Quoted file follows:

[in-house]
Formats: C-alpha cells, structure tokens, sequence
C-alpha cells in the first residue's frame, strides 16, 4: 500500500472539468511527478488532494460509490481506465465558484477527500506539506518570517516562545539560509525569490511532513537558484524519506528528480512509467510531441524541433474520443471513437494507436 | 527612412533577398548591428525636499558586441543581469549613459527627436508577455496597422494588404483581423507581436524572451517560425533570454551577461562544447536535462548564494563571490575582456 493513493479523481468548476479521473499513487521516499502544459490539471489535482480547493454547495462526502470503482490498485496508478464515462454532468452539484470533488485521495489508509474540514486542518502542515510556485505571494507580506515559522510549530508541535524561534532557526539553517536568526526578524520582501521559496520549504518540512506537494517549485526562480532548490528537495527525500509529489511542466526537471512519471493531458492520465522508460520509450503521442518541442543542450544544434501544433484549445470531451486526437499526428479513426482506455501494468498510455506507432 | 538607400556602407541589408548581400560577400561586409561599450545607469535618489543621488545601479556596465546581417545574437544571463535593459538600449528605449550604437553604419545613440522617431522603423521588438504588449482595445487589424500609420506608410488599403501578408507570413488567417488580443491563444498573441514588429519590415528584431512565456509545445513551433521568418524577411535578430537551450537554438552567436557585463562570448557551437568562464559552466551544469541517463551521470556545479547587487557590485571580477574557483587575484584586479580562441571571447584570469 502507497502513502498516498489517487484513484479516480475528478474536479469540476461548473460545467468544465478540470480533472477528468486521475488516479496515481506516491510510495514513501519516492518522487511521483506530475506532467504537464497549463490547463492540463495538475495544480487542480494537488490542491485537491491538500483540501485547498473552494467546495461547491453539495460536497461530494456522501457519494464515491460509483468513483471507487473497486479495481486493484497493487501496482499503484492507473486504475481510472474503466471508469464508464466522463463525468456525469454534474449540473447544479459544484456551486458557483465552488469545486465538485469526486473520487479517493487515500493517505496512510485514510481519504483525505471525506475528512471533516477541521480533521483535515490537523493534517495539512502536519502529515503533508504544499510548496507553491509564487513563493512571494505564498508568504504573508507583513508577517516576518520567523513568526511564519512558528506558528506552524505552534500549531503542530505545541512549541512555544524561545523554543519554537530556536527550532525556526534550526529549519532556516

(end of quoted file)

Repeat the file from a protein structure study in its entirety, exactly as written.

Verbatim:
[in-house]
Formats: C-alpha cells, structure tokens, sequence
C-alpha cells in the first residue's frame, strides 16, 4: 500500500472539468511527478488532494460509490481506465465558484477527500506539506518570517516562545539560509525569490511532513537558484524519506528528480512509467510531441524541433474520443471513437494507436 | 527612412533577398548591428525636499558586441543581469549613459527627436508577455496597422494588404483581423507581436524572451517560425533570454551577461562544447536535462548564494563571490575582456 493513493479523481468548476479521473499513487521516499502544459490539471489535482480547493454547495462526502470503482490498485496508478464515462454532468452539484470533488485521495489508509474540514486542518502542515510556485505571494507580506515559522510549530508541535524561534532557526539553517536568526526578524520582501521559496520549504518540512506537494517549485526562480532548490528537495527525500509529489511542466526537471512519471493531458492520465522508460520509450503521442518541442543542450544544434501544433484549445470531451486526437499526428479513426482506455501494468498510455506507432 | 538607400556602407541589408548581400560577400561586409561599450545607469535618489543621488545601479556596465546581417545574437544571463535593459538600449528605449550604437553604419545613440522617431522603423521588438504588449482595445487589424500609420506608410488599403501578408507570413488567417488580443491563444498573441514588429519590415528584431512565456509545445513551433521568418524577411535578430537551450537554438552567436557585463562570448557551437568562464559552466551544469541517463551521470556545479547587487557590485571580477574557483587575484584586479580562441571571447584570469 502507497502513502498516498489517487484513484479516480475528478474536479469540476461548473460545467468544465478540470480533472477528468486521475488516479496515481506516491510510495514513501519516492518522487511521483506530475506532467504537464497549463490547463492540463495538475495544480487542480494537488490542491485537491491538500483540501485547498473552494467546495461547491453539495460536497461530494456522501457519494464515491460509483468513483471507487473497486479495481486493484497493487501496482499503484492507473486504475481510472474503466471508469464508464466522463463525468456525469454534474449540473447544479459544484456551486458557483465552488469545486465538485469526486473520487479517493487515500493517505496512510485514510481519504483525505471525506475528512471533516477541521480533521483535515490537523493534517495539512502536519502529515503533508504544499510548496507553491509564487513563493512571494505564498508568504504573508507583513508577517516576518520567523513568526511564519512558528506558528506552524505552534500549531503542530505545541512549541512555544524561545523554543519554537530556536527550532525556526534550526529549519532556516